After writing here about my concern in regards to the statements attributed to Insurance Commissioner Kim Holland and Representative Steele, I had sent an email with those concerns to the insurance commissioner. In today's email I received a thorough and courteous response from Ms. Holland, which I am pasting here.
There's always more than one side to every story, and in this instance, as undoubtedly happens more often than we know, the reporting media took a very small portion of a day-long conference and reported it out of context. Here's Insurance Commissioner Kim Holland's email response:
"Thank you for taking the time to write. As so often happens with media, the story told is not the whole story or even the story. I cannot and would not punish anyone who can't afford health insurance. Allow me this opportunity to clarify what actually took place.
Over the past three years, I have led a public effort involving hundreds of Oklahomans from all four corners of the state and all walks of life to develop a road map that ensures all Oklahomans have access to high quality health care and affordable health insurance. We are very close to having a workable plan for our legislature’s deliberation and, hopefully, enactment. November 20th’s Summit on the High Cost of Health Insurance (the fourth) continued a serious and deliberative discussion as to what must be done to reduce the cost of insurance. Our focus was on improving the quality of health care delivered to our citizens through greater access to primary and preventive care. This can best be accomplished through affordable insurance options that provide low cost access to physicians, prescriptions and necessary associated medical services.
We are in the process of developing such options and conceiving a plan to provide adequate assistance to individuals (dependent upon income) who do not have employer subsidized coverage. Once in place, our challenge becomes how to encourage enrollment.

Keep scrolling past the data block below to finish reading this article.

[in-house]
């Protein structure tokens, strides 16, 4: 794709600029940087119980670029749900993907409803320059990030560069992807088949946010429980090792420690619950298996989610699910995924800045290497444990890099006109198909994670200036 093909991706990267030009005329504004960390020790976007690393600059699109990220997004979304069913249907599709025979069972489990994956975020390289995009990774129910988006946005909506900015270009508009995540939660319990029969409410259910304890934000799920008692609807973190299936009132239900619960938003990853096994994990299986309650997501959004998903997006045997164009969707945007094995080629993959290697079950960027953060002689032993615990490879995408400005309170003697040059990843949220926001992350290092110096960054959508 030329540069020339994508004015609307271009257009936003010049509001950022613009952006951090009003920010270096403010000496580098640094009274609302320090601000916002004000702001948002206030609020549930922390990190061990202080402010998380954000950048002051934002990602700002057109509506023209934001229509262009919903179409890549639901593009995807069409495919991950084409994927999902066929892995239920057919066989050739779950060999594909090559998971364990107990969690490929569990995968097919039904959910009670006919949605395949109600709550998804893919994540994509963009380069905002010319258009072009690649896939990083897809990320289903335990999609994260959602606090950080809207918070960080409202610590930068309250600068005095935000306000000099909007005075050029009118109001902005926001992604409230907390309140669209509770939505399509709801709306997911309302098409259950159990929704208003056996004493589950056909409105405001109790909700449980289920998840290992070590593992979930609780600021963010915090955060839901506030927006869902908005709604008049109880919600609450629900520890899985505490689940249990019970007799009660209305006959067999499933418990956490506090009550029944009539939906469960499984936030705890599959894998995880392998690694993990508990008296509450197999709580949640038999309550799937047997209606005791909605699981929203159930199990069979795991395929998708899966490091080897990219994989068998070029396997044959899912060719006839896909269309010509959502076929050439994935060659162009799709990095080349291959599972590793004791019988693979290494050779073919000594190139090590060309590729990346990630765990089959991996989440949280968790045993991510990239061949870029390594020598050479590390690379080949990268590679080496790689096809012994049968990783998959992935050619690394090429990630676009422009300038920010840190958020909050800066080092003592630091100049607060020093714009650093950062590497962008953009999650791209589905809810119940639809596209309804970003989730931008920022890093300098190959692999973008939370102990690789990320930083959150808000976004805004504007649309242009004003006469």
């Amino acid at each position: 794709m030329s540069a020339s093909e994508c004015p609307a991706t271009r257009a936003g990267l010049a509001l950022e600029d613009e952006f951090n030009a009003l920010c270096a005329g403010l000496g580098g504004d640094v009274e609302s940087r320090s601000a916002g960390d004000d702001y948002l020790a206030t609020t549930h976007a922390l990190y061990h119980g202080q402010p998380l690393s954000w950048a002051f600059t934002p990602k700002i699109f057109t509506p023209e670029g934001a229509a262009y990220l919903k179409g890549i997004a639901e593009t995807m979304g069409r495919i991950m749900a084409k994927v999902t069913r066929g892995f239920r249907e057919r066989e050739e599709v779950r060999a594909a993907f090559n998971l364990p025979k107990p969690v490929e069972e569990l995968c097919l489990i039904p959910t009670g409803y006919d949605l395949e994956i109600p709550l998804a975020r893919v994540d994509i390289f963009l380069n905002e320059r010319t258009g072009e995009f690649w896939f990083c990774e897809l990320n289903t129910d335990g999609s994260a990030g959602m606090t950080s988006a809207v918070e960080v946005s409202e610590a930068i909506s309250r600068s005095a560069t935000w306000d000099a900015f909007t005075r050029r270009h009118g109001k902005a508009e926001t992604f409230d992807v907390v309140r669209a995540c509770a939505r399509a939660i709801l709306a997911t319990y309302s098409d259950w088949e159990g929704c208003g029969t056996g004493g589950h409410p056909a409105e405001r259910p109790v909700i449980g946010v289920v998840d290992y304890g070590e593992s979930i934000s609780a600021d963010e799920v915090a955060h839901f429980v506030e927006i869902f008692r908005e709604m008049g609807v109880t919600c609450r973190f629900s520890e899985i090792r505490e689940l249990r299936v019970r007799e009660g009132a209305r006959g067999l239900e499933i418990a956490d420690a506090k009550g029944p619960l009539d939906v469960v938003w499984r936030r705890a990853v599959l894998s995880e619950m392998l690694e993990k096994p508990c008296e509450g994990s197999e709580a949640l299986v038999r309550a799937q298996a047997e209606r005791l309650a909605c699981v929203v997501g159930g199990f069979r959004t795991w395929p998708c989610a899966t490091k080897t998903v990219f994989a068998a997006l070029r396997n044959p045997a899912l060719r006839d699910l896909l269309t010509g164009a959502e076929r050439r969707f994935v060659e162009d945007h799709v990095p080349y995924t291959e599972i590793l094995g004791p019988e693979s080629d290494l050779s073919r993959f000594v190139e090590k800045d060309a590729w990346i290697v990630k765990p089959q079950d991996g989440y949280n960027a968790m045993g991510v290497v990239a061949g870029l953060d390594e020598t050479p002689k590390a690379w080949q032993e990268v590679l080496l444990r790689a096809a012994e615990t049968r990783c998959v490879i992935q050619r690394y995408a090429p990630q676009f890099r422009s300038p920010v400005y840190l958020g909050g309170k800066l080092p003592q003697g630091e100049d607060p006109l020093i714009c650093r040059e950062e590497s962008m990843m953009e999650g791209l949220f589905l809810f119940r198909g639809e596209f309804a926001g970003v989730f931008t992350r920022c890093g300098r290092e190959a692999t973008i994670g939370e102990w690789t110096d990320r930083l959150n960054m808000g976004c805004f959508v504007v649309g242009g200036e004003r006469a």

I would like to believe that those currently uninsured (about 17% of our population, mostly working aged adults) would buy coverage if is affordable. Unfortunately, experience tells us that some individuals simply will not prioritize purchasing health insurance – particularly if they believe they can get “free care” through an emergency room. In reality, that expensive free care is passed on to those who have insurance. If you are one of those, your health insurance premiums are significantly inflated to cover the costs of those who receive medical care and do not or cannot pay their bill. Almost $1 billion dollars in unpaid medical expenses is passed on to insured Oklahomans each and every year.
For a very few minutes out of a thoughtful day-long meeting, we lightheartedly discussed potential consequences for not purchasing insurance. These ideas were not in the form of any kind of proposal or urging, but rather intended to provoke discussion about the need to compel people (particularly the 19 – 32-year-olds who make up a large portion of our uninsured) to obtain insurance – again once affordable options are available.
I care very deeply about our citizens’ ability to get the medical care they need when they need it in the appropriate setting. I have made this the primary goal of my service to our citizens and will continue to do so as long as I have the opportunity. I welcome your suggestions and comments and, again, appreciate hearing from you. Kim Holland"